The first step in polyethylene glycol degradation by sphingomonads proceeds via a flavoprotein alcohol dehydrogenase containing flavin adenine dinucleotide

Citation
M. Sugimoto et al., The first step in polyethylene glycol degradation by sphingomonads proceeds via a flavoprotein alcohol dehydrogenase containing flavin adenine dinucleotide, J BACT, 183(22), 2001, pp. 6694-6698
Citations number
21
Language
INGLESE
art.tipo
Article
Categorie Soggetti
Microbiology
Journal title
JOURNAL OF BACTERIOLOGY
ISSN journal
0021-9193 → ACNP
Volume
183
Issue
22
Year of publication
2001
Pages
6694 - 6698
Database
ISI
SICI code
0021-9193(200111)183:22<6694:TFSIPG>2.0.ZU;2-U
Abstract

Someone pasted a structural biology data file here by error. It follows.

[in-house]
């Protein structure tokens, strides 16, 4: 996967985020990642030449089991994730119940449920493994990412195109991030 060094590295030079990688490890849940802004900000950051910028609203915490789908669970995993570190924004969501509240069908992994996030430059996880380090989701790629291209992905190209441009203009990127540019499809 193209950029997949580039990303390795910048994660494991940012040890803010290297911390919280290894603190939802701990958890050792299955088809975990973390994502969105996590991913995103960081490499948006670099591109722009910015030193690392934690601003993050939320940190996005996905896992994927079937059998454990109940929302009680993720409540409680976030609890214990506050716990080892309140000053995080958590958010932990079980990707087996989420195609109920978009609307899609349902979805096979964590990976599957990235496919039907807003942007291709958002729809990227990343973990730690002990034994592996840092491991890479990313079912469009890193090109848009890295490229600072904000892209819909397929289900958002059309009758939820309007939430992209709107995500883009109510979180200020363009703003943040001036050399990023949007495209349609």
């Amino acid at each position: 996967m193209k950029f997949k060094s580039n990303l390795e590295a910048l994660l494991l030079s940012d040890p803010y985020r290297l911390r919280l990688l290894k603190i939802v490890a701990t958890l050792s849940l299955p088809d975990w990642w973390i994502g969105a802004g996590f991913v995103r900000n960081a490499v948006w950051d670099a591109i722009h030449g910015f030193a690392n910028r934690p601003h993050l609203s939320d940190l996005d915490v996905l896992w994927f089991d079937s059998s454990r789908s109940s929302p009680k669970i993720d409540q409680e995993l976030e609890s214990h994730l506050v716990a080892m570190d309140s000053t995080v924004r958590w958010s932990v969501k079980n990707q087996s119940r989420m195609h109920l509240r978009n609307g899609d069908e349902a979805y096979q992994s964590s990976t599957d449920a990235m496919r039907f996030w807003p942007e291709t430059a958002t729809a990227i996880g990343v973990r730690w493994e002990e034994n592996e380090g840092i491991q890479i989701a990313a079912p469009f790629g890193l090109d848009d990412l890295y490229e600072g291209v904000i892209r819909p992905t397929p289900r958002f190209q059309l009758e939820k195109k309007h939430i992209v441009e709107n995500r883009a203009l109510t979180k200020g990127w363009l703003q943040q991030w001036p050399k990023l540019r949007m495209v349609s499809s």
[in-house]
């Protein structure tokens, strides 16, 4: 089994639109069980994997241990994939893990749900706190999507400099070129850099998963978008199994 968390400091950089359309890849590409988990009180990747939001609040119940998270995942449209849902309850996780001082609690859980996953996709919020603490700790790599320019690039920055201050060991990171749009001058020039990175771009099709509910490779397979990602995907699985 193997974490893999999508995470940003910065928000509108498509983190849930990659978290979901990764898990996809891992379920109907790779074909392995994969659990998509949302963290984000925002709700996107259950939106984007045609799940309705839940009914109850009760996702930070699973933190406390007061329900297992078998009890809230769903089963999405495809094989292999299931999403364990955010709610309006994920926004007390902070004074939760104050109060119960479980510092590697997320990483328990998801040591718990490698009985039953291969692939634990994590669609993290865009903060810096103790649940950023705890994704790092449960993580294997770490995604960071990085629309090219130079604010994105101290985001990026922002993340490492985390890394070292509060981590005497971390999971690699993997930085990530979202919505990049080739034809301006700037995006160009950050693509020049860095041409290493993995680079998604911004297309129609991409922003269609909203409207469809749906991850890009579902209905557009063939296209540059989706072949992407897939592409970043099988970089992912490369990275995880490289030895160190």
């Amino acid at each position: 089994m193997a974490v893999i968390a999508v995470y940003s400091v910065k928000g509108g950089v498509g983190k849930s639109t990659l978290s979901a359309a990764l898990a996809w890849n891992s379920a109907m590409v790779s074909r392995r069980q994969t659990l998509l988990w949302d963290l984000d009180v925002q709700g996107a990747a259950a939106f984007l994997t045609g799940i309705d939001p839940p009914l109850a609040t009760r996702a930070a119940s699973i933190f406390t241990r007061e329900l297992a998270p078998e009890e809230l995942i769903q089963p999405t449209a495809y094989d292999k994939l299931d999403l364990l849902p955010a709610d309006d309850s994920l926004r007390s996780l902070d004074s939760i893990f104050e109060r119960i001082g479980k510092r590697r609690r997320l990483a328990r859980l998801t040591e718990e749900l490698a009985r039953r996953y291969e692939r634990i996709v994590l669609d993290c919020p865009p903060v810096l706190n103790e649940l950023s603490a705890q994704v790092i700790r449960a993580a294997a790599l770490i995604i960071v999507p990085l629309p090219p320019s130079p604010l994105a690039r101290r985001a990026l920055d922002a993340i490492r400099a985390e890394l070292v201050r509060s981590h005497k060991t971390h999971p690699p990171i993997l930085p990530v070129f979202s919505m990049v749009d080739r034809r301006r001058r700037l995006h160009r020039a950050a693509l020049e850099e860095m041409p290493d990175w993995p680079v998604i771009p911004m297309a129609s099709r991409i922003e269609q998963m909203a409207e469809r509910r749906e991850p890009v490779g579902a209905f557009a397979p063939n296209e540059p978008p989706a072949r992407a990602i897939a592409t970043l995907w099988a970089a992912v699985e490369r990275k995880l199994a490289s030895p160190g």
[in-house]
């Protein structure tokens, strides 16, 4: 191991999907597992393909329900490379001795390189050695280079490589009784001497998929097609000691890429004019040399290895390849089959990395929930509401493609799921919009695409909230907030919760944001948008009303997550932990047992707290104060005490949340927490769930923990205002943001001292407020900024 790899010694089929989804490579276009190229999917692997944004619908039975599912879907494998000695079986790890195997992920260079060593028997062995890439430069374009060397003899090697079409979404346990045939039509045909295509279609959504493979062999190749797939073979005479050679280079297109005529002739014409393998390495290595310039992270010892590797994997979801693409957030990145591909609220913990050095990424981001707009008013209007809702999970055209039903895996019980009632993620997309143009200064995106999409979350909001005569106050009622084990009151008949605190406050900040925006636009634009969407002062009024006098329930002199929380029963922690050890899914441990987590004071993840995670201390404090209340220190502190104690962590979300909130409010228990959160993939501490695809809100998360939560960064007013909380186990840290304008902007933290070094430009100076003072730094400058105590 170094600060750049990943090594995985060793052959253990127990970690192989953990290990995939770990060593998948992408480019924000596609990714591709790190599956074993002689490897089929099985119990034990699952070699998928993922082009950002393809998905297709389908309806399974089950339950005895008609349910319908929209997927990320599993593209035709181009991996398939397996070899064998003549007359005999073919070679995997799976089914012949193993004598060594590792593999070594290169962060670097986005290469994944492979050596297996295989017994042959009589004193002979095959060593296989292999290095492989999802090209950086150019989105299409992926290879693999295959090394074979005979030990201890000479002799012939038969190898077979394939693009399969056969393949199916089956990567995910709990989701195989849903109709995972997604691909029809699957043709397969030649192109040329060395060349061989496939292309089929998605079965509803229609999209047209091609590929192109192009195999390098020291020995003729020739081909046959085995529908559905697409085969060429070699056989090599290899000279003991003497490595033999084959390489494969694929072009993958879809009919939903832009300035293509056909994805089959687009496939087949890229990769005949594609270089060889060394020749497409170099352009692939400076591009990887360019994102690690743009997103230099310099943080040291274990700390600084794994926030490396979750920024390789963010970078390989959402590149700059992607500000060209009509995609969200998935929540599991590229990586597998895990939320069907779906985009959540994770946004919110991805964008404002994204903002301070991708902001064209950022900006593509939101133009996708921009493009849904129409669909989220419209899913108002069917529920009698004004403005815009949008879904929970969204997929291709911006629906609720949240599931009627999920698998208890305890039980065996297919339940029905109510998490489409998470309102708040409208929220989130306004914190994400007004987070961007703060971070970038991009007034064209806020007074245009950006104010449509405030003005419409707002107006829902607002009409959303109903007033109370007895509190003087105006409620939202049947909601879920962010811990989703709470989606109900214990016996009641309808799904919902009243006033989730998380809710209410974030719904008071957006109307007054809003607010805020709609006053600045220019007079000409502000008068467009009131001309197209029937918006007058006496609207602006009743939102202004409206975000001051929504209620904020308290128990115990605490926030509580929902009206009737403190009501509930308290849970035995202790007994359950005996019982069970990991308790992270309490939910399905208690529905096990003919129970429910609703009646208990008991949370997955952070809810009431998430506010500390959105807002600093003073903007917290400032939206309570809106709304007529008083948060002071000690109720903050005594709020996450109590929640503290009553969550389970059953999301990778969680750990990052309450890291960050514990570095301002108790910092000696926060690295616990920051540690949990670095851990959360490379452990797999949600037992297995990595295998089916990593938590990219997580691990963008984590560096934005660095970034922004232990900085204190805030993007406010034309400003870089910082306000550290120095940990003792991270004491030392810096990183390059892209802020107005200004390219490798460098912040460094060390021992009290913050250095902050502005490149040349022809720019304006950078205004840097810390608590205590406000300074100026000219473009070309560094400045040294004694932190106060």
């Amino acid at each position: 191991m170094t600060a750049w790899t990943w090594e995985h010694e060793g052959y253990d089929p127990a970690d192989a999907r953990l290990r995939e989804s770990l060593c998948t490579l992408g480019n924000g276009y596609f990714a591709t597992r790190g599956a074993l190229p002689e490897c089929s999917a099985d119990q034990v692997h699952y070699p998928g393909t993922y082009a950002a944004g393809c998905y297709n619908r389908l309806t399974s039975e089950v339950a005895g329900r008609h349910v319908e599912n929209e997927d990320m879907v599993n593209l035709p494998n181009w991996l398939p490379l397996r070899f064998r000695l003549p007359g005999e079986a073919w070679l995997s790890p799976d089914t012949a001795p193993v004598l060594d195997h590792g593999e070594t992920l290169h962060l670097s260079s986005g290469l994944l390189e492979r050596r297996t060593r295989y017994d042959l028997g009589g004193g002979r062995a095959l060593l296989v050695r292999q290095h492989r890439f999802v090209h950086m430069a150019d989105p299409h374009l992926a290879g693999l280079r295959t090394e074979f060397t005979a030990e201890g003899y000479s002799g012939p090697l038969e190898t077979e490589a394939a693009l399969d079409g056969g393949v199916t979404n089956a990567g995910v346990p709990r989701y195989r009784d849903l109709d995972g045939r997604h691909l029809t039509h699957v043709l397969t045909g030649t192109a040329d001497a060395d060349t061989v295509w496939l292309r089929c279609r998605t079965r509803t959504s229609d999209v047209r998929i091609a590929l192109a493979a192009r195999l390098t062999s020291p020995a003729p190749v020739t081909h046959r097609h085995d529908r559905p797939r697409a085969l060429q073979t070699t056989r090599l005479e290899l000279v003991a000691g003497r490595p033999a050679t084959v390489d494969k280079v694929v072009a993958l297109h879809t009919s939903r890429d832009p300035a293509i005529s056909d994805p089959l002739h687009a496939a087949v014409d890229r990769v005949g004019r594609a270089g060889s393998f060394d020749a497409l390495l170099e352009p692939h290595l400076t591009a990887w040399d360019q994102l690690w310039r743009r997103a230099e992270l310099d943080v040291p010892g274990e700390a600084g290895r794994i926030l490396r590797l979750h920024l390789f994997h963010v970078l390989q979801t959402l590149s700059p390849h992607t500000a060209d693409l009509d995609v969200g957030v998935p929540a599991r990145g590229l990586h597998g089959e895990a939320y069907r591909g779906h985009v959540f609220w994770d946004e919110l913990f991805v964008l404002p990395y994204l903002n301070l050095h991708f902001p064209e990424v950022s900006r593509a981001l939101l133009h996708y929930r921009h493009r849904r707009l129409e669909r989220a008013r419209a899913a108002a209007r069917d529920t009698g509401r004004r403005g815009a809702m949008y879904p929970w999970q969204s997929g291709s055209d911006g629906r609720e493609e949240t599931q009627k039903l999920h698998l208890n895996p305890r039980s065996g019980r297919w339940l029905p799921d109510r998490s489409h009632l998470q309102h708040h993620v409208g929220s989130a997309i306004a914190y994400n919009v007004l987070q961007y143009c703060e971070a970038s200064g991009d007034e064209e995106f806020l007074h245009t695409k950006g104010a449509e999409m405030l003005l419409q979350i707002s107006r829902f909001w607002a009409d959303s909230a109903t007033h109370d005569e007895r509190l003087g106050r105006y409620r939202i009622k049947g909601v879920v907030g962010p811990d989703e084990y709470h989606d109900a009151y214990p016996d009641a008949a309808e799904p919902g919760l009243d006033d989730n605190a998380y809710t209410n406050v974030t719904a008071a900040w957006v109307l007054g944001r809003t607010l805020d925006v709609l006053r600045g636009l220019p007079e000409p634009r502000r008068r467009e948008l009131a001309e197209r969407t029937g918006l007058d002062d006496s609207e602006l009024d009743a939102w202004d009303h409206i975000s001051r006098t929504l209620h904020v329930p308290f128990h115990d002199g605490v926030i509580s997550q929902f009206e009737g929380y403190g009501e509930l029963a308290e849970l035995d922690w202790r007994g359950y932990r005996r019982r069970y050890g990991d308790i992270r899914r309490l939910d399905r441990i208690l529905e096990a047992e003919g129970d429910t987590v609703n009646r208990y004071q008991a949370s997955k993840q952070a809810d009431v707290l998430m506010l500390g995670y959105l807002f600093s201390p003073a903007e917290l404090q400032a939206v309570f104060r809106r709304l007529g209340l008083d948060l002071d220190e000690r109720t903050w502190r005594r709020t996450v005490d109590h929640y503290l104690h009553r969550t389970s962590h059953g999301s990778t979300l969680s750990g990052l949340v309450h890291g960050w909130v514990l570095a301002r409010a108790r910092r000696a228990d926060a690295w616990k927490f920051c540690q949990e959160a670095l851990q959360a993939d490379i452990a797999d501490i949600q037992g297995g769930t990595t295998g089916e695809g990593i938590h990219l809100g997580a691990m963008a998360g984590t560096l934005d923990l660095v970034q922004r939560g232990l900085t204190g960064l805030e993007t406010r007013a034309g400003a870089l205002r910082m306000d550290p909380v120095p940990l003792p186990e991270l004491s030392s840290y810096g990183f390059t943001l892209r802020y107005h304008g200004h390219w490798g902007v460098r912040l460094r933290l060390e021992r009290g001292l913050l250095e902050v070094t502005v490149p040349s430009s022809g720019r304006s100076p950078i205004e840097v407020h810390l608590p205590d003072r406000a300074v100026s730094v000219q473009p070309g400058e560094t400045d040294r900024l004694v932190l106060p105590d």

Several Sphingomonas spp. utilize polyethylene glycols (PEGs) as a sole car bon and energy source, oxidative PEG degradation being initiated by a dye-l inked dehydrogenase (PEG-DH) that oxidizes the terminal alcohol groups of t he polymer chain. Purification and characterization of PEG-DH from Sphingom onas terrae revealed that the enzyme is membrane bound. The gene encoding t his enzyme (pegA) was cloned, sequenced, and expressed in Escherichia coli. The purified recombinant enzyme was vulnerable to aggregation and inactiva tion, but this could be prevented by addition of detergent. It is as a homo dimeric protein with a subunit molecular mass of 58.8 kDa, each subunit con taining 1 noncovalently bound flavin adenine dinucleotide but not Fe or Zu. PEG-DH recognizes a broad variety of primary aliphatic and aromatic alcoho ls as substrates. Comparison with known sequences revealed that PEG-DH belo ngs to the group of glucose-methanol-choline (GMC) flavoprotein oxidoreduct ases and that it is a novel type of flavoprotein alcohol dehydrogenase rela ted (percent identical amino acids) to other, so far uncharacterized bacter ial, membrane-bound, dye-linked dehydrogenases: alcohol dehydrogenase from Pseudomonas oleovorans (46%); choline dehydrogenase from E. coli (40%); L-s orbose dehydrogenase from Gluconobacter oxydans (38%); and 4-nitrobenzyl al cohol dehydrogenase from a Pseudomonas species (35%).